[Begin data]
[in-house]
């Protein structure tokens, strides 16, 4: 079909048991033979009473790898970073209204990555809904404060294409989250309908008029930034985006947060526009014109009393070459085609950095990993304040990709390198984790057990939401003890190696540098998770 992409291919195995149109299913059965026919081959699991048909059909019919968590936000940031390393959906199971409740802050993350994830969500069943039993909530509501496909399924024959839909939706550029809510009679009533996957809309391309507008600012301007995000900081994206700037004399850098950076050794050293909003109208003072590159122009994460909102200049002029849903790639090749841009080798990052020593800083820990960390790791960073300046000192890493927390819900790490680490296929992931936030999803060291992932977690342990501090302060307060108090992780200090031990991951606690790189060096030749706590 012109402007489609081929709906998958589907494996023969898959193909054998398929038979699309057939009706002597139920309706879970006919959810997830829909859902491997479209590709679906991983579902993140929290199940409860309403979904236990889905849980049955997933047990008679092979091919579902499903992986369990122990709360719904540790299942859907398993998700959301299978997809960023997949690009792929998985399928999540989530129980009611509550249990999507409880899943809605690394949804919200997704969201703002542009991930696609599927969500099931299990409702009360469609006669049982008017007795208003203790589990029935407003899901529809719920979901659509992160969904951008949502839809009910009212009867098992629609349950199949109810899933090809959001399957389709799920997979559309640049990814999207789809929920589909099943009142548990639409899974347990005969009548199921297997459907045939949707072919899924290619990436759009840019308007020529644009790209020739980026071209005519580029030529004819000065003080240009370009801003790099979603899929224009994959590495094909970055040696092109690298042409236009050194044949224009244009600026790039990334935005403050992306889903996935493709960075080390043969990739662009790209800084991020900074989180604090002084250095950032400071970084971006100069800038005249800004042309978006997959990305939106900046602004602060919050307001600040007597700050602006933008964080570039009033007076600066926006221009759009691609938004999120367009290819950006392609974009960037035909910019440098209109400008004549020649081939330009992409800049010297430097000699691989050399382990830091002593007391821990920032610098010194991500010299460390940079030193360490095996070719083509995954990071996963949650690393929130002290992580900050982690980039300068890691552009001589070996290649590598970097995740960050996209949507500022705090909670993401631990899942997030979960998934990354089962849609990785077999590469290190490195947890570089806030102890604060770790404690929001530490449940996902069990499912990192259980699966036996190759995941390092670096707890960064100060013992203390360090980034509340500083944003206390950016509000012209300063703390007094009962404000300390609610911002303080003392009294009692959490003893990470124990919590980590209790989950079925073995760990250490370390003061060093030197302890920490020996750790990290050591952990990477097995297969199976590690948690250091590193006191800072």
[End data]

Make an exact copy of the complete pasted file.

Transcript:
[in-house]
């Protein structure tokens, strides 16, 4: 079909048991033979009473790898970073209204990555809904404060294409989250309908008029930034985006947060526009014109009393070459085609950095990993304040990709390198984790057990939401003890190696540098998770 992409291919195995149109299913059965026919081959699991048909059909019919968590936000940031390393959906199971409740802050993350994830969500069943039993909530509501496909399924024959839909939706550029809510009679009533996957809309391309507008600012301007995000900081994206700037004399850098950076050794050293909003109208003072590159122009994460909102200049002029849903790639090749841009080798990052020593800083820990960390790791960073300046000192890493927390819900790490680490296929992931936030999803060291992932977690342990501090302060307060108090992780200090031990991951606690790189060096030749706590 012109402007489609081929709906998958589907494996023969898959193909054998398929038979699309057939009706002597139920309706879970006919959810997830829909859902491997479209590709679906991983579902993140929290199940409860309403979904236990889905849980049955997933047990008679092979091919579902499903992986369990122990709360719904540790299942859907398993998700959301299978997809960023997949690009792929998985399928999540989530129980009611509550249990999507409880899943809605690394949804919200997704969201703002542009991930696609599927969500099931299990409702009360469609006669049982008017007795208003203790589990029935407003899901529809719920979901659509992160969904951008949502839809009910009212009867098992629609349950199949109810899933090809959001399957389709799920997979559309640049990814999207789809929920589909099943009142548990639409899974347990005969009548199921297997459907045939949707072919899924290619990436759009840019308007020529644009790209020739980026071209005519580029030529004819000065003080240009370009801003790099979603899929224009994959590495094909970055040696092109690298042409236009050194044949224009244009600026790039990334935005403050992306889903996935493709960075080390043969990739662009790209800084991020900074989180604090002084250095950032400071970084971006100069800038005249800004042309978006997959990305939106900046602004602060919050307001600040007597700050602006933008964080570039009033007076600066926006221009759009691609938004999120367009290819950006392609974009960037035909910019440098209109400008004549020649081939330009992409800049010297430097000699691989050399382990830091002593007391821990920032610098010194991500010299460390940079030193360490095996070719083509995954990071996963949650690393929130002290992580900050982690980039300068890691552009001589070996290649590598970097995740960050996209949507500022705090909670993401631990899942997030979960998934990354089962849609990785077999590469290190490195947890570089806030102890604060770790404690929001530490449940996902069990499912990192259980699966036996190759995941390092670096707890960064100060013992203390360090980034509340500083944003206390950016509000012209300063703390007094009962404000300390609610911002303080003392009294009692959490003893990470124990919590980590209790989950079925073995760990250490370390003061060093030197302890920490020996750790990290050591952990990477097995297969199976590690948690250091590193006191800072």